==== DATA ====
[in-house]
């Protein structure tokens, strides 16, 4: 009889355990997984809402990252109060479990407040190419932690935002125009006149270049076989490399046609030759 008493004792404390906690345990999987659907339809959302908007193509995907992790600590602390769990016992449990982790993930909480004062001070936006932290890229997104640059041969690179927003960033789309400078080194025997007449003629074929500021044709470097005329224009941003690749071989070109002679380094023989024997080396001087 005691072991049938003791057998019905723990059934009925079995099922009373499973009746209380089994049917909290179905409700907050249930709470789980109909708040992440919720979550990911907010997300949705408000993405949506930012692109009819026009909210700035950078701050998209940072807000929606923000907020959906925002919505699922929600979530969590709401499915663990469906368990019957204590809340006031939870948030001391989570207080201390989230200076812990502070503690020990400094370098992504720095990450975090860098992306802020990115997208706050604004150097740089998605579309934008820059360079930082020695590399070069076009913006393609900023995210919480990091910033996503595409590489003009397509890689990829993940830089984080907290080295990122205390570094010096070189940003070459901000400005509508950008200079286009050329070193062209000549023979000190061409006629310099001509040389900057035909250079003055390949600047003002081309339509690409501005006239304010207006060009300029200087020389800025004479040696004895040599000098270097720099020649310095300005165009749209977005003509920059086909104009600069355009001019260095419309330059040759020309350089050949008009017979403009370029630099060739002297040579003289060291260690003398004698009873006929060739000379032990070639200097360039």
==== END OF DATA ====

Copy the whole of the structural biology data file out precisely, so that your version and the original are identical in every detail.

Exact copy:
[in-house]
């Protein structure tokens, strides 16, 4: 009889355990997984809402990252109060479990407040190419932690935002125009006149270049076989490399046609030759 008493004792404390906690345990999987659907339809959302908007193509995907992790600590602390769990016992449990982790993930909480004062001070936006932290890229997104640059041969690179927003960033789309400078080194025997007449003629074929500021044709470097005329224009941003690749071989070109002679380094023989024997080396001087 005691072991049938003791057998019905723990059934009925079995099922009373499973009746209380089994049917909290179905409700907050249930709470789980109909708040992440919720979550990911907010997300949705408000993405949506930012692109009819026009909210700035950078701050998209940072807000929606923000907020959906925002919505699922929600979530969590709401499915663990469906368990019957204590809340006031939870948030001391989570207080201390989230200076812990502070503690020990400094370098992504720095990450975090860098992306802020990115997208706050604004150097740089998605579309934008820059360079930082020695590399070069076009913006393609900023995210919480990091910033996503595409590489003009397509890689990829993940830089984080907290080295990122205390570094010096070189940003070459901000400005509508950008200079286009050329070193062209000549023979000190061409006629310099001509040389900057035909250079003055390949600047003002081309339509690409501005006239304010207006060009300029200087020389800025004479040696004895040599000098270097720099020649310095300005165009749209977005003509920059086909104009600069355009001019260095419309330059040759020309350089050949008009017979403009370029630099060739002297040579003289060291260690003398004698009873006929060739000379032990070639200097360039």